There is a very curious feature about the portrayal of scientists in these magazines. The most fulsome praise is to be found in the more religious publications. What then of any supposed conflict between science and religion? In Good Words Kelvin was, as we have seen, noble, pure and reverent, Aitkin courageous and indefatigable, but elsewhere we can also read of the labours of Lister, the philanthropy of Perkin, the fearlessness and resource of Ramsay, the perseverance and determination of Edison, and the love of truth and patience of Newton.1 Even Darwin, of all people, is admired for having ‘sound judgement, unwearied industry, absence of prejudice, a passionate love of truth, and withal abounding charity, all different aspects of real religion’.2 Courage, patience, modesty, selflessness, the moral efficacy of scientific practice made scientists ideal material for that genre of moralistic literature that had been so common earlier in the nineteenth century.
KeywordsGerminal Gall Microbe Fishing Nism
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- 5.Mona Caird, ‘Scientific popery’, Clarion, 29 December 1894, p. 6. Caird was calling for scepticism over the claims for a new anti-toxin treatment for diphtheria. The rejection of a new scientific priesthood and the abandonment of the Christian faith left many like Sidgwick, Myers and Butler ‘between science and religion’. See Frank M. Turner, Between Science and Religion: The reaction to scientific naturalism in late Victorian England (London, 1974).Google Scholar
- 8.Richard D. French, Anti-vivisection and Medical Science in Victorian Society (London, 1975), p. 230.Google Scholar
- 9.Owen Chadwick, The Victorian Church (London, 1966), pt II, p. 35.Google Scholar
- Frank M. Turner, Between Science and Religion: The reaction to scientific naturalism in late Victorian England (London, 1974), and ‘The Victorian conflict between science and religion: a professional dimension’, Isis, 69 (1978), pp. 356–76.Google Scholar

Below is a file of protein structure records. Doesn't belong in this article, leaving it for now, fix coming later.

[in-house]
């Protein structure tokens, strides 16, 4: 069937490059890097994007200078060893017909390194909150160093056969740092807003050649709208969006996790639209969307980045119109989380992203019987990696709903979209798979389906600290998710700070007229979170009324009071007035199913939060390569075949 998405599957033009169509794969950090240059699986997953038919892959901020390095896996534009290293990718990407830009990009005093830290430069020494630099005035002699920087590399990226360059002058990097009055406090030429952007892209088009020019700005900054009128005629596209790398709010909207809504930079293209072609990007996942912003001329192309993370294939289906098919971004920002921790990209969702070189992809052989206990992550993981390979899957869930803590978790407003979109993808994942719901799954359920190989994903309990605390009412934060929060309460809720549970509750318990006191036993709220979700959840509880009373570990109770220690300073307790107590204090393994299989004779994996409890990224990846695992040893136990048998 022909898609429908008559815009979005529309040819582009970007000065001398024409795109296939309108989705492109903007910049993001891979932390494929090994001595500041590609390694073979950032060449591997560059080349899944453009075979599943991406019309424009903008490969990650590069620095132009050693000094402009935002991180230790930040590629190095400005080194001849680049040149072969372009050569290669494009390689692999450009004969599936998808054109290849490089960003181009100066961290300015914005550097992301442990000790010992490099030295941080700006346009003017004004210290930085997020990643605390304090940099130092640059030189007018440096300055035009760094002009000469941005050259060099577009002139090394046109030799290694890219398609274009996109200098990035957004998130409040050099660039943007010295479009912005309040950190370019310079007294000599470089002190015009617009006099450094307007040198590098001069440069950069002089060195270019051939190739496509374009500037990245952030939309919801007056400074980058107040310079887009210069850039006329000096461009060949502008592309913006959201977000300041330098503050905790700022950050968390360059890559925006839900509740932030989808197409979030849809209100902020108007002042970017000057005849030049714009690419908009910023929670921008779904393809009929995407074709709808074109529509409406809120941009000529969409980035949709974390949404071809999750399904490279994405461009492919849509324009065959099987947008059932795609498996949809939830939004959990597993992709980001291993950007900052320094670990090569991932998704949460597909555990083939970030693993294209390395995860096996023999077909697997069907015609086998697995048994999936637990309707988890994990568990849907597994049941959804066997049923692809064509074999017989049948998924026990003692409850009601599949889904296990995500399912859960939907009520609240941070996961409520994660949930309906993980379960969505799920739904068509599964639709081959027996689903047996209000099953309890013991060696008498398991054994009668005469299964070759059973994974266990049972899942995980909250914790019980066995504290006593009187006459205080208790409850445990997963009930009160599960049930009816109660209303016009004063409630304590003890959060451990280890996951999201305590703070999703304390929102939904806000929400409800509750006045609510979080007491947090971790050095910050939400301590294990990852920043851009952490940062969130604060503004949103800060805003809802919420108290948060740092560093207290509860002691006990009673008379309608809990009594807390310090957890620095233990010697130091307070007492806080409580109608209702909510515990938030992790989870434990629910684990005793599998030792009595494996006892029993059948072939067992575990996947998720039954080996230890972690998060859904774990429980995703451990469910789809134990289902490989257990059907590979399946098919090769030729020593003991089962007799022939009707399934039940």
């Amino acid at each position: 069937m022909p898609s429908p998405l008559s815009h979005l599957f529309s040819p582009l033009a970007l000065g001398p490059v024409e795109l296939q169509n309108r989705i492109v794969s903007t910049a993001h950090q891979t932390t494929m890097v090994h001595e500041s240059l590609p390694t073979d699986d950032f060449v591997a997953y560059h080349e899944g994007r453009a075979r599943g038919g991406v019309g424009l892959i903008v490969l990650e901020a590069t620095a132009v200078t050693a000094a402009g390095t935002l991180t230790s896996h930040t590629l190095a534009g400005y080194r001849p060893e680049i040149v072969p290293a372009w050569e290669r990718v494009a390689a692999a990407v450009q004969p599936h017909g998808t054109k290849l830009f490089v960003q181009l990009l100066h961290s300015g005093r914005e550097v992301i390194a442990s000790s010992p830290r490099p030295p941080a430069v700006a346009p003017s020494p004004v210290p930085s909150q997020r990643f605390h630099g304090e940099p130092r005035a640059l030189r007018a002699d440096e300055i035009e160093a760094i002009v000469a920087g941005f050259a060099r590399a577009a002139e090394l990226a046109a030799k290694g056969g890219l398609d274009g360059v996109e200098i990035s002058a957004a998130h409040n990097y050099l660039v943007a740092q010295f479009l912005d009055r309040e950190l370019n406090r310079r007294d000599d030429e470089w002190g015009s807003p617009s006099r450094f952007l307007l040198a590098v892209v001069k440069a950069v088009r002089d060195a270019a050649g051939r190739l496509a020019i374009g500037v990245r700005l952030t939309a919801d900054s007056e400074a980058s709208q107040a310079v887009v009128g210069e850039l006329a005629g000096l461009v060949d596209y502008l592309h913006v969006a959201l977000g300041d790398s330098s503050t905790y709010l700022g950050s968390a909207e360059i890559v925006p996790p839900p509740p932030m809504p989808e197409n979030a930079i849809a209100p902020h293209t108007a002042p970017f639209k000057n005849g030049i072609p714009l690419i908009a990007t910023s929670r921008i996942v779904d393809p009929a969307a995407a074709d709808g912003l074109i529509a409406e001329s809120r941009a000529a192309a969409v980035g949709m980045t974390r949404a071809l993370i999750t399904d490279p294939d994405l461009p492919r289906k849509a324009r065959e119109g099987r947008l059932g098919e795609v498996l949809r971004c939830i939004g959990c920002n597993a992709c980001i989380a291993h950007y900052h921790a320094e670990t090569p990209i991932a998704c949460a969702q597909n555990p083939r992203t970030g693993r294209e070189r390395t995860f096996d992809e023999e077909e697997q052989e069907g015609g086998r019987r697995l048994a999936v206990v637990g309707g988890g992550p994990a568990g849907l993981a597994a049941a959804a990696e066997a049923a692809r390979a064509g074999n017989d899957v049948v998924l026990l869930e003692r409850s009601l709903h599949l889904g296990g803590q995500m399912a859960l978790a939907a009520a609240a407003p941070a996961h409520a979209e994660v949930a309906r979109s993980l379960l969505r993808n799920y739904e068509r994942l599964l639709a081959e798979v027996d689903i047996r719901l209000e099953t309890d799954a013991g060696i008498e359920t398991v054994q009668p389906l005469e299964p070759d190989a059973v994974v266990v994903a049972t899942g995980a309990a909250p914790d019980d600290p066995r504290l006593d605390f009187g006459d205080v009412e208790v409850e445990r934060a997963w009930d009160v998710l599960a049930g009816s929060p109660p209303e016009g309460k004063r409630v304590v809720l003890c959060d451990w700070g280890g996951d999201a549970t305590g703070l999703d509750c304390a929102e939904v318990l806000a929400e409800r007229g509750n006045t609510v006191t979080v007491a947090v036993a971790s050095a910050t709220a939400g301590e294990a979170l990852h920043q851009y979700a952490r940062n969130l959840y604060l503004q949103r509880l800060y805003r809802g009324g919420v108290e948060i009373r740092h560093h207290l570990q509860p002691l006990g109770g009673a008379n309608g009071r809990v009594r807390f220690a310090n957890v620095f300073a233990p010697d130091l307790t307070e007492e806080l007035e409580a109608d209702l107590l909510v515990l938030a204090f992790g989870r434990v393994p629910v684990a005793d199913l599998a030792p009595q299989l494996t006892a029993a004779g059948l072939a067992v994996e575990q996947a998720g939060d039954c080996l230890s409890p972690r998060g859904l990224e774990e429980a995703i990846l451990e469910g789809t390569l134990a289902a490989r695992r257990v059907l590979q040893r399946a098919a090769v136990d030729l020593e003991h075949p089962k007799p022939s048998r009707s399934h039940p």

- See also Susan Budd, Varieties of Unbelief: Atheists and agnostics in English society, 1850–1960 (London, 1977).Google Scholar
- 16.F. le Gros Clark, Paley’s Natural Theology: Revised to harmonize with modern science (London, 1885).Google Scholar
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- 35.Henry Drummond, Natural Law in the Spiritual World (London, 1883).Google Scholar
- 44.A.M. Thompson, preface to Robert Blatchford, My Eighty Years (London, 1931), p. ix.Google Scholar
- 51.John Kent, From Darwin to Blatchford: The role of Darwinism in Christian apologetics, 1875–1910 (London, 1966).Google Scholar
- 52.Blatchford’s position has much in common with German evolutionary socialism. See Alfred Kelly, The Descent of Darwin: The popularisation of Darwinism in Germany, 1860–1914 (Carolina, 1981), andGoogle Scholar
- Hugh MacLeod, ‘Religion in the British and German labour movements, c. 1890–1914’, Bulletin of the Society for the Study of Labour History, vol. 51 (1986), pt 1, pp. 25–35.Google Scholar
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